This double standard is immediately obvious if we turn it around. Who would not laugh incredulously if they heard white people are incapable of racism, while people of color cannot avoid it? Yet we accept the obverse as an sacrosanct and inviolable truth, to the point that anyone who contests it is vigorously attacked and vilified.
I have so far confined myself to examples involving racism. However, bigotry is not an exclusive characteristic of skin color, nor do I wish to give that impression. I turn now to Bornstein for an example of bigotry. It is to her credit that she is both stating this in a humorous fashion, and that she makes this statement as an example of self-destructive behaviors:
I have found an underground of male-to-female gender outlaws which already has its own unspoken hierarchy, definable from whatever shoes you happen to be standing in -- high heels or Reeboks.
Post-operative transsexuals (those transsexuals who've had genital surgery and live fully in the role of another gender) look down on:
Pre-operative transsexuals (those who are living full or part time in another gender, but who've not yet had their genital surgery) who in turn look down on:
Transgenders (people living in another gender identity, but who have little or no intention of having genital surgery) who can't abide:
She-Males (a she-male friend of mine described herself as "tits, big hair, lots of make-up, and a dick.") who snub the:
Drag Queens (gay men who on occasion dress in varying parodies of women) who laugh about the:
Out Transvestites (usually heterosexual men who dress as they think women dress, and who are out in the open about doing that) who pity the:
Closet Cases (transvestites who hide their cross-dressing) who mock the post-op transsexuals.
Clearly this is a self-sustaining cycle of bigotry and scapegoating, which will never end until someone (like Bornstein) stands up and draws attention to it, and shows its inapplicability to true acceptance and tolerance. This is as true for racism as it is for 'sexual' hierarchies.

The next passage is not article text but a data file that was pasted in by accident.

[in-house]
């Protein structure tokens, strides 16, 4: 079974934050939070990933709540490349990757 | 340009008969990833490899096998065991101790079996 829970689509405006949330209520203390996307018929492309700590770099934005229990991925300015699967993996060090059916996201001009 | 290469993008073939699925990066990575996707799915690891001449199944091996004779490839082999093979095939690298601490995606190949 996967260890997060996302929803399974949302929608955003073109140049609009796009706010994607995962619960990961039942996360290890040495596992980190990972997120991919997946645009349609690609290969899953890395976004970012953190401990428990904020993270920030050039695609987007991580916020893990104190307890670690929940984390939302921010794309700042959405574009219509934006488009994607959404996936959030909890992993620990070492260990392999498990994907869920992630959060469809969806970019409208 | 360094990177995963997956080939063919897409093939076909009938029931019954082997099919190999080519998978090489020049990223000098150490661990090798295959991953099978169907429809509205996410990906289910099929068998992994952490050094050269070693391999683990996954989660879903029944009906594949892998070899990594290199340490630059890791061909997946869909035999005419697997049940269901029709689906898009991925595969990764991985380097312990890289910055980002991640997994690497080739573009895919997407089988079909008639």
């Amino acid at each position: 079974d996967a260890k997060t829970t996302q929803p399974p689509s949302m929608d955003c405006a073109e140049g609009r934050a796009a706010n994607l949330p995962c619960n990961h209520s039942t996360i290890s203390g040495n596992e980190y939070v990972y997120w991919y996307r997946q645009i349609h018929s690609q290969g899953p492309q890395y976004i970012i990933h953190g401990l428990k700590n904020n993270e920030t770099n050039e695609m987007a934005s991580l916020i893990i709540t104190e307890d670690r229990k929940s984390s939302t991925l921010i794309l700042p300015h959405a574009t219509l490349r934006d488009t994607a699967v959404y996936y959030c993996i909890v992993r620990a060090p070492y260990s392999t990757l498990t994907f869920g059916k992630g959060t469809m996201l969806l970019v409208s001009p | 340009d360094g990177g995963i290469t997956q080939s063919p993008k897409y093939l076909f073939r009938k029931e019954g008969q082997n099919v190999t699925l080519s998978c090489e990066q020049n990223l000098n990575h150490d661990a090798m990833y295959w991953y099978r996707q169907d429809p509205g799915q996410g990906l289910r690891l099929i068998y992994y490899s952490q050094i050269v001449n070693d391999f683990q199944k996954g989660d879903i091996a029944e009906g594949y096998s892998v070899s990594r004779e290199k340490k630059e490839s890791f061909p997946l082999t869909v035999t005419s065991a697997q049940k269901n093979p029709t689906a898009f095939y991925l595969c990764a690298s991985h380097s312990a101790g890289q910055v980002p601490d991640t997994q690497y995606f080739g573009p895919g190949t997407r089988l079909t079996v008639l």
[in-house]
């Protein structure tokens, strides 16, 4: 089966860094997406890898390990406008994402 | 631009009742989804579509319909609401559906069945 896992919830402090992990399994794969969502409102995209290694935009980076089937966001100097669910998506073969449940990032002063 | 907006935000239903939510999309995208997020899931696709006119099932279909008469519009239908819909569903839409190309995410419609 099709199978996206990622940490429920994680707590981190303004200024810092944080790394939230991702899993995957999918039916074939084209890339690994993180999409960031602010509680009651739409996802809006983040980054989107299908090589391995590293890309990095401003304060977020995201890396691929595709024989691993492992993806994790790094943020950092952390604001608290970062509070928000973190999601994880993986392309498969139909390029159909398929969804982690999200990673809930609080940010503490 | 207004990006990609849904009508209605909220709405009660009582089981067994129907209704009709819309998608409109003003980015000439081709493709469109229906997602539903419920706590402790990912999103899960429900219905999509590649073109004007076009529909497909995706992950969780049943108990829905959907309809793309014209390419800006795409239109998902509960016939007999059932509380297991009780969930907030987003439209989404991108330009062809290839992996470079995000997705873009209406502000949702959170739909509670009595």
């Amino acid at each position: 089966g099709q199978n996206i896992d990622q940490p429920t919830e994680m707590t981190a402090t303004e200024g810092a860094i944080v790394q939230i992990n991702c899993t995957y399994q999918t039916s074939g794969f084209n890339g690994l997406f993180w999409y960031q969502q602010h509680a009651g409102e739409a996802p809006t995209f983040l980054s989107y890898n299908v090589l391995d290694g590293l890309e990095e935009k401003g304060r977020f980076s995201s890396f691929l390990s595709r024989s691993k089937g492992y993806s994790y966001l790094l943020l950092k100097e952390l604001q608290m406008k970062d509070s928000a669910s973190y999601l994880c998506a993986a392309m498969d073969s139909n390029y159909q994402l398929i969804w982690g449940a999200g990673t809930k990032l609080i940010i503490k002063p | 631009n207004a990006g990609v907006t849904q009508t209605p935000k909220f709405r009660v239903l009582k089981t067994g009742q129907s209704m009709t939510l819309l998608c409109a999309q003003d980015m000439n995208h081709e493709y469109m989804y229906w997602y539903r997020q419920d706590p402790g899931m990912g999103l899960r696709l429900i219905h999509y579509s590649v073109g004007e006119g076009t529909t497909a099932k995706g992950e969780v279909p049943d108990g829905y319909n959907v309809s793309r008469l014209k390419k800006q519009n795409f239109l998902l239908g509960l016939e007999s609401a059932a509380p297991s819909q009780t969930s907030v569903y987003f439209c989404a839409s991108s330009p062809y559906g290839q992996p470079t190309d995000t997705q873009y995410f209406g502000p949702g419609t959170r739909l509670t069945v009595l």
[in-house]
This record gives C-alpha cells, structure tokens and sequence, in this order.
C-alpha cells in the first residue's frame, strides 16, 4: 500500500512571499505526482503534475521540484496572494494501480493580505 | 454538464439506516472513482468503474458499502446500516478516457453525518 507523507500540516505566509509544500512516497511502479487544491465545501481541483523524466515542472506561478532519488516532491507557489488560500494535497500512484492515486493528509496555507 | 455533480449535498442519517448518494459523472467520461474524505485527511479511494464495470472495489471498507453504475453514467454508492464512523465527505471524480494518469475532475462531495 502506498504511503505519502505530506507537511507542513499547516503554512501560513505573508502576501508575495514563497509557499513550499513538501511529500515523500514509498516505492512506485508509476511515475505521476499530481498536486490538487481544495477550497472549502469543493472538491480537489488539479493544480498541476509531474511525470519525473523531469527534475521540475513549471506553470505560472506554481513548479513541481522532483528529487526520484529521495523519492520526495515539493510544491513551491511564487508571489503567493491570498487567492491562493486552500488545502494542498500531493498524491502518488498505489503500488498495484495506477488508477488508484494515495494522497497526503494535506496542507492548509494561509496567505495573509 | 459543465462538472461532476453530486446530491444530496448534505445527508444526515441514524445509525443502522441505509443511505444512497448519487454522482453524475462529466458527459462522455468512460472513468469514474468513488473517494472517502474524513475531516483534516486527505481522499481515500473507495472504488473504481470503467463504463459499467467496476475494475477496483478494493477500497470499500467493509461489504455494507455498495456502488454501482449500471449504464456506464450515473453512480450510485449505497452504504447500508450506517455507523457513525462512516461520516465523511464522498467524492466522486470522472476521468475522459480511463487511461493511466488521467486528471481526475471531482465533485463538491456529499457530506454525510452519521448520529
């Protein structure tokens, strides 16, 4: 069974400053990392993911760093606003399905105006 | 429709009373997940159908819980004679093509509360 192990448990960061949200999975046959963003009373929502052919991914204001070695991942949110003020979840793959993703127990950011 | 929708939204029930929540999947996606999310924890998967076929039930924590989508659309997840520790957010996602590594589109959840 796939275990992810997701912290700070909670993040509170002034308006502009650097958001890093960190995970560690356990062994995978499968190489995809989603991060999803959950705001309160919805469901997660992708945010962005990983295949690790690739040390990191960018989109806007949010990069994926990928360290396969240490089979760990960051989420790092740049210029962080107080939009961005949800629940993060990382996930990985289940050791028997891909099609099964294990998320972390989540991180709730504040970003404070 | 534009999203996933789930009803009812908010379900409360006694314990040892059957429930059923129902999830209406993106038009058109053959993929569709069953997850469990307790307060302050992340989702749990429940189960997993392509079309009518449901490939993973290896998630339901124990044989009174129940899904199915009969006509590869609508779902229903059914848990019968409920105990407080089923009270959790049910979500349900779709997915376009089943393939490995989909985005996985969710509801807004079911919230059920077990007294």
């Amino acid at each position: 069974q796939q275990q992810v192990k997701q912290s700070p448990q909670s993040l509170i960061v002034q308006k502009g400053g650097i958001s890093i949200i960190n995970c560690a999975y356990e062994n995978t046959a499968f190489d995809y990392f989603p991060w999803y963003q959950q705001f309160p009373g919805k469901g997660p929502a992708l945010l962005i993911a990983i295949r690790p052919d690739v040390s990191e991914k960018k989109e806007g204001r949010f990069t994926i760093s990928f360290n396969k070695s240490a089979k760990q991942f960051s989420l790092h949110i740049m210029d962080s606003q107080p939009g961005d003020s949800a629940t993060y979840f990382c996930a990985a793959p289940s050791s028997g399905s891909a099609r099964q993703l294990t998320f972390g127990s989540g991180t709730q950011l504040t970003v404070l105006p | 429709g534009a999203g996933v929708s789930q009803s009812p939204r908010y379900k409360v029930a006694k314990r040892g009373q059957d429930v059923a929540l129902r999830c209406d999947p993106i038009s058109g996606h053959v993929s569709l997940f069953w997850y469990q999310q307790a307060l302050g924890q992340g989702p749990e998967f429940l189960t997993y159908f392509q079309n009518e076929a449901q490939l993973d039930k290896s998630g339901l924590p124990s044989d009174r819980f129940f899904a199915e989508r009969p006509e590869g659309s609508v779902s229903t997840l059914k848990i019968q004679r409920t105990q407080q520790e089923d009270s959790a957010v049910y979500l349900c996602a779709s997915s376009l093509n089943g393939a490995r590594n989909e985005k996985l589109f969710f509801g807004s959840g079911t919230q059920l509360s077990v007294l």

As I have stated before, bigotry is still bigotry, regardless of who perpetrates it. Unfortunately such scapegoating is a human characteristic; we cannot look to only one class or category of humans either as its sole perpetrators, nor to stop it.
Let me pause here to be clear on what I mean by scapegoating. McCarthy writes:
Scapegoating is invariably a sign of failed teamwork. It prospers in an environment with a narrow, misunderstood, or distorted sense of accountability. Individuals and groups with a strong moral ideation are especially vulnerable to scapegoatism. Typically, the person or group who is scapegoated symbolizes ... some pathology in the team psyche. Scapegoatism is a maladaptive, defensive reaction in which failure and other evils are magically warded off by finding someone to blame.
Note there is no mention of exclusivity in regards to who scapegoats or is scapegoated. What is instead highlighted is this is not a healthy or productive reaction. It is frightening how often groups (both majority and minority) use this technique to justify ostracism, disrespect, and assignment of blame. Unfortunately, as McCarthy goes on to note:
Ultimately, untreated scapegoating is fatal. ... The direct victims (the people blamed) ... respond with impenetrable defensiveness and reverse scapegoatism. ... their effectiveness is greatly reduced...